In the introduction article, multimedia is defined by presenting both words (spoken or printed text) and pictures (illustrations, photos, animation or text). Multimedia teaching is presenting words and pictures that are intended to promote learning by building mental representation from words and pictures, in order to teach a deeper understanding of concepts rather than words alone. There are over 20 principles of multimedia instructional design .

 

Split-Attention Principle

The split attention principle happens when the learner must focus on two or more sources of instructional information simultaneously to understand the material. This in turn adds a stress to the cognitive load of the learner which slows the learning process. For example, a worksheet with instructions on one side of the page and a diagram on the other requires the learner to read the instructions, hold that knowledge, scan the diagram (while still holding that knowledge), and then attempt to apply/combine that knowledge with the diagram. If the concept is too complicated for the learner, their attempts at understanding the information may be slowed or halted.

By integrating separate instructional material into a single form, the cognitive load is lessened, and learning and performance generally increases. To build on the previous example an educator could take the information from one side of the page and break it into parts, applying it to the diagram when and where it is required to be the clearest. This in turn will allow the learner to focus in one place and see where that information will be applied as well.

There has been some interesting research done into the split attention principle. Some surprising research by Sweller and Chandler (1994) and Chandler and Sweller (1996) suggested that students learning to use a computer program who initially learned strictly from using integrated learning techniques and no computers met greater learning outcomes than students who learned using a computer-based information and a manual. This initially sounds counter intuitive to the learning process but demonstrates the effect split attention instruction can have on a learner.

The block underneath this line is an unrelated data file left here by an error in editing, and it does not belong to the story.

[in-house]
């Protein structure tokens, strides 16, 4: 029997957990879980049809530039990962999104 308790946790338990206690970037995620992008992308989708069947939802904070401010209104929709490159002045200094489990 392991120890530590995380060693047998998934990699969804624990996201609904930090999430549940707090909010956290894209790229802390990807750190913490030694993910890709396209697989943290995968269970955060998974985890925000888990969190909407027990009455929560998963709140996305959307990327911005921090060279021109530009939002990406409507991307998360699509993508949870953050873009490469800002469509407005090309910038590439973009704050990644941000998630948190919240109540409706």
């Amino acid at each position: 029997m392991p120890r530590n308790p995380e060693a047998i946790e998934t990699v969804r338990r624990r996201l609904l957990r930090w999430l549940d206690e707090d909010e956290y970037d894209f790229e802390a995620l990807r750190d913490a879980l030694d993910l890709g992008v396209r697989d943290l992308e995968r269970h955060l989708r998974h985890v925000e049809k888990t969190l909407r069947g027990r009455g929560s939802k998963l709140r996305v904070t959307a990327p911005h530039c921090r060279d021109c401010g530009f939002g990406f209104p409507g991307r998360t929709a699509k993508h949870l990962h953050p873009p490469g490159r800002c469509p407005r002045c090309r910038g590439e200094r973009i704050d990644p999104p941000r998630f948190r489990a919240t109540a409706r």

Modality Principle 

The modality effect or principal exists when learning occurs through a mixed-mode (partly visual and partly auditory) presentation instead of a single mode of presentation. This creates a balance in the visual and auditory pathways and does not create an extraneous cognitive load.

  • Mousavi, Low and Sweller (1995 )The modality principle works under the same conditions of the split-attention principle.
  • It is essential that the auditory information is necessary to understand the visual information and that it is not redundant (Kalyuga, Chandler and Sweller ( 2000 ).
  • Modality effect depends on the logical relationship between the sources of information and that the information is connected, similar to the split attention effect. 
  • Mayer & Moreno (1998) Modes that over-stimulate the visual or auditory pathways inhibits the learning process.
  • Using graphics and narration in lessons establishes a balance between visual and verbal channels, allowing processing in working memory. 
  • An example of the above, is showing a screenshot of information (graphic) and narrating (auditory) along with it which allows a balance between the visual and verbal processing channels. This allows for essential information to be processed and avoids creating an extraneous cognitive load.